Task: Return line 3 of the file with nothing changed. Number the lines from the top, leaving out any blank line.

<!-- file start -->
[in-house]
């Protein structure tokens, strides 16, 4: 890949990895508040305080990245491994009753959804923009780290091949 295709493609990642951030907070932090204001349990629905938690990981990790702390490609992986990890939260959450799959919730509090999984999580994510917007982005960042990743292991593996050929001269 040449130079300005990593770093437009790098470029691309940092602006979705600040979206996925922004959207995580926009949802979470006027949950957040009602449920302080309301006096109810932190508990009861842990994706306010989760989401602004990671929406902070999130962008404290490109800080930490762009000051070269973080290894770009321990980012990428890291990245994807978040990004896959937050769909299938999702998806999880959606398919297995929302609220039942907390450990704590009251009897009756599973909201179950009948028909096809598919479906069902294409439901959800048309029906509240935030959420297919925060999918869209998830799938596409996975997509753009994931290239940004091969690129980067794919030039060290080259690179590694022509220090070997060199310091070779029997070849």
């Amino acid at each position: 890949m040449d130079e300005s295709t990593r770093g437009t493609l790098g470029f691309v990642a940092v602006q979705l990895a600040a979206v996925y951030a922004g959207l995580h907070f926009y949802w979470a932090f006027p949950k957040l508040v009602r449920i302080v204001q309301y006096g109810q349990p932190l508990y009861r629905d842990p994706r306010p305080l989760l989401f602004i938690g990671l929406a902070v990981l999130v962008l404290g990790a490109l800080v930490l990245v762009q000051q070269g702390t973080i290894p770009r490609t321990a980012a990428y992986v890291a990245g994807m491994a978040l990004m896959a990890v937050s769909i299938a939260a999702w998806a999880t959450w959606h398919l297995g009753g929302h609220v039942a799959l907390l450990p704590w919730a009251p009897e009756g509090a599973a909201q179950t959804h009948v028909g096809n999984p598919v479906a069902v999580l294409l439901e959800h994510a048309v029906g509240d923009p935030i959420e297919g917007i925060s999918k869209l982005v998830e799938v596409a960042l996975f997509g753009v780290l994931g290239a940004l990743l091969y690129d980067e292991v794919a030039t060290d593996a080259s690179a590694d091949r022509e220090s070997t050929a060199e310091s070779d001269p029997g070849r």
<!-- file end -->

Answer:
């Amino acid at each position: 890949m040449d130079e300005s295709t990593r770093g437009t493609l790098g470029f691309v990642a940092v602006q979705l990895a600040a979206v996925y951030a922004g959207l995580h907070f926009y949802w979470a932090f006027p949950k957040l508040v009602r449920i302080v204001q309301y006096g109810q349990p932190l508990y009861r629905d842990p994706r306010p305080l989760l989401f602004i938690g990671l929406a902070v990981l999130v962008l404290g990790a490109l800080v930490l990245v762009q000051q070269g702390t973080i290894p770009r490609t321990a980012a990428y992986v890291a990245g994807m491994a978040l990004m896959a990890v937050s769909i299938a939260a999702w998806a999880t959450w959606h398919l297995g009753g929302h609220v039942a799959l907390l450990p704590w919730a009251p009897e009756g509090a599973a909201q179950t959804h009948v028909g096809n999984p598919v479906a069902v999580l294409l439901e959800h994510a048309v029906g509240d923009p935030i959420e297919g917007i925060s999918k869209l982005v998830e799938v596409a960042l996975f997509g753009v780290l994931g290239a940004l990743l091969y690129d980067e292991v794919a030039t060290d593996a080259s690179a590694d091949r022509e220090s070997t050929a060199e310091s070779d001269p029997g070849r």